I bet you a million squillion quid

Were you going to do great things in lockdown? Maybe you were going to learn a new language, or a new skill – morris dancing or brain surgery – or maybe you set your sights on creating the perfect gateau or starting a micro brewery? Did you dust off your old guitar and search online for how-to-play videos? Or did you set your sights on reaching peak fitness and running ten miles a day?

I’d be willing to bet a million quid that you did none of these things (if I had a million quid). I bet your days meandered by.

I also did none of these things, but then, I never intended to anyway. I am, by nature, a sloth. I did unpack my patchwork one day, and I started to teach my granddaughter how to knit (we managed just 12 rows) and … well, that’s it, really. That’s not to say I haven’t learned anything at all in this last three months, I’ve accidentally learned loads; I’ve learned that banana bread is a doddle but lemon drizzle cakes sometimes dip in the middle, and I’ve discovered things about the house drains that I really didn’t want to know (a horrible flood) and how much it costs to have a dry stone wall built when the hill is sliding into your property (another thing I didn’t want to know) and I’ve learned that when your tyres are a bit soft the car gets VERY noisy and when the garage doesn’t put the seal back on the oil pump everything grinds to a very messy halt. It’s been an eventful and panicky lockdown – quite scary at times! I’ve even found myself wishing I was a blokey bloke so that I’d know how to deal with all these things. They just do, don’t they? Weird.

More happily, I’ve learned that God is beyond good, and that I am no earthly use, and that this is OK. I’ve learned that the Bible is alive and relevant and piercing – and not always the most comfortable read. And I’ve learned that God is to be trusted and that with trust comes real solid pinch-me joy. Pinch me hard, and let me know I’m not dreaming.

This blog is read in 37 countries – not by hundreds of people, but by a few every now and then, so I’d better bring you up to date with where we are just now with our lockdown here in Wales. We are edging very very very slowly towards a lessening of regulations. We are confused, a bit bored and tetchy, our thinking is growing circular, muffled and blunt, and, speaking for myself, being a selfish shellfish, I’m not always aware and focussed on the fact that this is a time of acute pain and loss for so many. In this part of the country the restrictions have been followed, there have been few deaths, and it’s a shock to turn on the tv and to see the mass graves in New York. It’s a wake-up call to think of and pray for friends in South Africa, in Italy, in London, in the Midlands, in the USA.

We have to make an effort to remember, when we are so far apart, that there is real grief in a world of mourning, that yes, we’re human and flawed and so we make jokes about lemon drizzle cakes and drains, but this is a time when our priority is to pray, and to extend love those who are suffering deep loss. A time for prayer. A time to grow.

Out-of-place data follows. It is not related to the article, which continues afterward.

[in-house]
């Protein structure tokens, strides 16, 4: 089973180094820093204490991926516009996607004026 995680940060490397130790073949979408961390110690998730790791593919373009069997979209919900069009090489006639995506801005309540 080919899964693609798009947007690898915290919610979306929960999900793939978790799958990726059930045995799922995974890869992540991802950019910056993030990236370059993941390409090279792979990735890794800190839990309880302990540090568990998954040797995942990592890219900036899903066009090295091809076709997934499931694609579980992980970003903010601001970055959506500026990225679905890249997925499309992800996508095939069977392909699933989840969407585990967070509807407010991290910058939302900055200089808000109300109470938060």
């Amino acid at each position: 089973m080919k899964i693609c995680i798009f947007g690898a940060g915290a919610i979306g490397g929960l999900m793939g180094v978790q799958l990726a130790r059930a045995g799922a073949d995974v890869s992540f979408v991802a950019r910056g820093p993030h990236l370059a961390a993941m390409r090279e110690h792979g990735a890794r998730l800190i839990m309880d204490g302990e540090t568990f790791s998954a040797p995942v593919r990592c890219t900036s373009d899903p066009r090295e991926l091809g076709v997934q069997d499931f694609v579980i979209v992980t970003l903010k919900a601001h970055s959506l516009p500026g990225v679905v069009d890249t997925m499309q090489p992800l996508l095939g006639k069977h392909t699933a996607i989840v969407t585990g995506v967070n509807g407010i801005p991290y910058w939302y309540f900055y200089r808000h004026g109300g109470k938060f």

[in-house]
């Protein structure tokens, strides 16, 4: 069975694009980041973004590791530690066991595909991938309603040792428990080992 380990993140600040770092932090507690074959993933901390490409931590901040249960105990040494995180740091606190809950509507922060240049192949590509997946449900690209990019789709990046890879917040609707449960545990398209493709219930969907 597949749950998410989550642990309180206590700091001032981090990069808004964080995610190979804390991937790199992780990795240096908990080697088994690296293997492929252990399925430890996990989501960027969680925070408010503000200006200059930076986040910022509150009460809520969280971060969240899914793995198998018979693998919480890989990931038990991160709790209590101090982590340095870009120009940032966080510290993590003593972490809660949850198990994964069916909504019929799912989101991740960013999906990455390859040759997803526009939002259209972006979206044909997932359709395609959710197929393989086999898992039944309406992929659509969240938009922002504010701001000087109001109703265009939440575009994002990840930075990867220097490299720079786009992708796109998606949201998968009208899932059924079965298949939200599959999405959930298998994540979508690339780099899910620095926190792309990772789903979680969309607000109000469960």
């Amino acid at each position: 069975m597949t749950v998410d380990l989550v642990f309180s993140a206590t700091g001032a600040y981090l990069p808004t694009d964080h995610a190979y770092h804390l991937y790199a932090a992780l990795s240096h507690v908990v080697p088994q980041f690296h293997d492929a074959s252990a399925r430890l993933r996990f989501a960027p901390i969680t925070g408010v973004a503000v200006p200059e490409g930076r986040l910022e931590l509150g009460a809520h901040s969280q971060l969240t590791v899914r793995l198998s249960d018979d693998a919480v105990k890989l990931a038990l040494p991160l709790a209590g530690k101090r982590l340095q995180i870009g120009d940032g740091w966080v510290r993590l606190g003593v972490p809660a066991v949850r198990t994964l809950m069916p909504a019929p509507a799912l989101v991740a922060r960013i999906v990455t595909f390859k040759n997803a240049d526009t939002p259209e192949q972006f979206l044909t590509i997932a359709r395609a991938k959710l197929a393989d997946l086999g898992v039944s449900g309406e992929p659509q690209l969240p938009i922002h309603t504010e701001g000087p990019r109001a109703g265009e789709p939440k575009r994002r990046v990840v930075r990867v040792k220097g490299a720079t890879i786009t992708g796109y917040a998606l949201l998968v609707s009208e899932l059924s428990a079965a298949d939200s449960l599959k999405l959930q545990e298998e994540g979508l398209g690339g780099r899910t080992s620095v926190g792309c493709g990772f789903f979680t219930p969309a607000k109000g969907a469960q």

Lockdown has had its small triumphs and good lessons well as floods and landslides…. I’ve learned a lot about love, and about friendship.

“A friend in need” the saying goes “is a friend indeed.”

A more colloquial rendering of that wisdom is “A friend in need is a bloody nuisance.”

Many of us have discovered friendship in this time of real need. The supermarkets are full of people who are shopping for those who are self-isolating, and there are stories of kindness and selflessness running alongside all the stories of stupidity and greed. In my village people are baking for each other, checking that the elderly are OK, showing real care and concern, not just clapping the NHS . How I hated that little ritual…

But I do appreciate the real kindness I’ve been shown and, as I can’t go on the street and applaud my friends, I’ll tell you about them instead:

With no outside space of my own, I’ve appreciated being invited to join neighbours in their gardens – in fact just four homely low-key visits have been life savers. True friendship isn’t about shared belief, or age, or gender, or nationality. It’s not talking about love. Friendship is a rickety chair on uneven ground and a mug of tea and the sun overhead, and laughter. These friends are as different from me as anyone could possibly be, different beliefs, lifestyles, ages, nationalities, sexualities, histories, we have nothing in common at all. At the start of lockdown I was studying James and I’ve just closed the commentary on it, sated and happy. In the second chapter there’s a warning against saying the right and ‘kindly’ thing but then doing nothing – James tells us that it’s no good wishing someone was warm and fed if we then walk away, leaving them cold and starving. Saying the right things to ease us through the moment, giving false hope and empty comfort, is hypocritical. It’s also something that us people of faith do quite a bit. But James warns us that when do this, our faith is dead.

These neighbours of mine who have offered friendship, are not the ones who say all the right things at all, it would never occur to them to say “We love you.” Instead they say “We’ve got the kettle on so come round right now, we’ll sit in the garden and we’ll see how much nonsense we can come up with.” I am so appreciative – they’re all partnered, they have each other, they don’t need my company, but they offer theirs.

Here’s another pertinent saying; “They put their money where their mouth is.”

I thank God for my non Christian friends. Pagans, agnostics, atheists all. They are a gift from God. He loves them. They are amazing.

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